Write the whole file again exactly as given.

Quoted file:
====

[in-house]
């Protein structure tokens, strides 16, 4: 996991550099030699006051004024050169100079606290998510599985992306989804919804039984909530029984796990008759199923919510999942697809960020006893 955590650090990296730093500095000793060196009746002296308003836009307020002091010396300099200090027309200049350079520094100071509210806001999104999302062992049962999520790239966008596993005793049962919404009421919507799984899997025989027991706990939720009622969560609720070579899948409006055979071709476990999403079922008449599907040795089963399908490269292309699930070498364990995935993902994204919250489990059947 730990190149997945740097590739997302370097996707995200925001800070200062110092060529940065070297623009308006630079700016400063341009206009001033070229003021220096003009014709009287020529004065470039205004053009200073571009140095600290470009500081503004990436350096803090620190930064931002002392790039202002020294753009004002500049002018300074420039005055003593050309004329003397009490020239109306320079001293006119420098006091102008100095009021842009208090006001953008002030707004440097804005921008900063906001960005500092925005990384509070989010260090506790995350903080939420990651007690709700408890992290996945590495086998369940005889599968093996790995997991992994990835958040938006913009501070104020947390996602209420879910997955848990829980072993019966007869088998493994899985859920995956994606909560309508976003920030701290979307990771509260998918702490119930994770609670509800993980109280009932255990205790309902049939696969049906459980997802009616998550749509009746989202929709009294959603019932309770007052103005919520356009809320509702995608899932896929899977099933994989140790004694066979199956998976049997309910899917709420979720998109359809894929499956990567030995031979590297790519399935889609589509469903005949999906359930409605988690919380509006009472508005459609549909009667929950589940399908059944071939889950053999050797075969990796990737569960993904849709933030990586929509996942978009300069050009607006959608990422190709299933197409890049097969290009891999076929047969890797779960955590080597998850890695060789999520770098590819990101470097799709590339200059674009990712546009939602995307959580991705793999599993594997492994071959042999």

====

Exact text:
[in-house]
């Protein structure tokens, strides 16, 4: 996991550099030699006051004024050169100079606290998510599985992306989804919804039984909530029984796990008759199923919510999942697809960020006893 955590650090990296730093500095000793060196009746002296308003836009307020002091010396300099200090027309200049350079520094100071509210806001999104999302062992049962999520790239966008596993005793049962919404009421919507799984899997025989027991706990939720009622969560609720070579899948409006055979071709476990999403079922008449599907040795089963399908490269292309699930070498364990995935993902994204919250489990059947 730990190149997945740097590739997302370097996707995200925001800070200062110092060529940065070297623009308006630079700016400063341009206009001033070229003021220096003009014709009287020529004065470039205004053009200073571009140095600290470009500081503004990436350096803090620190930064931002002392790039202002020294753009004002500049002018300074420039005055003593050309004329003397009490020239109306320079001293006119420098006091102008100095009021842009208090006001953008002030707004440097804005921008900063906001960005500092925005990384509070989010260090506790995350903080939420990651007690709700408890992290996945590495086998369940005889599968093996790995997991992994990835958040938006913009501070104020947390996602209420879910997955848990829980072993019966007869088998493994899985859920995956994606909560309508976003920030701290979307990771509260998918702490119930994770609670509800993980109280009932255990205790309902049939696969049906459980997802009616998550749509009746989202929709009294959603019932309770007052103005919520356009809320509702995608899932896929899977099933994989140790004694066979199956998976049997309910899917709420979720998109359809894929499956990567030995031979590297790519399935889609589509469903005949999906359930409605988690919380509006009472508005459609549909009667929950589940399908059944071939889950053999050797075969990796990737569960993904849709933030990586929509996942978009300069050009607006959608990422190709299933197409890049097969290009891999076929047969890797779960955590080597998850890695060789999520770098590819990101470097799709590339200059674009990712546009939602995307959580991705793999599993594997492994071959042999």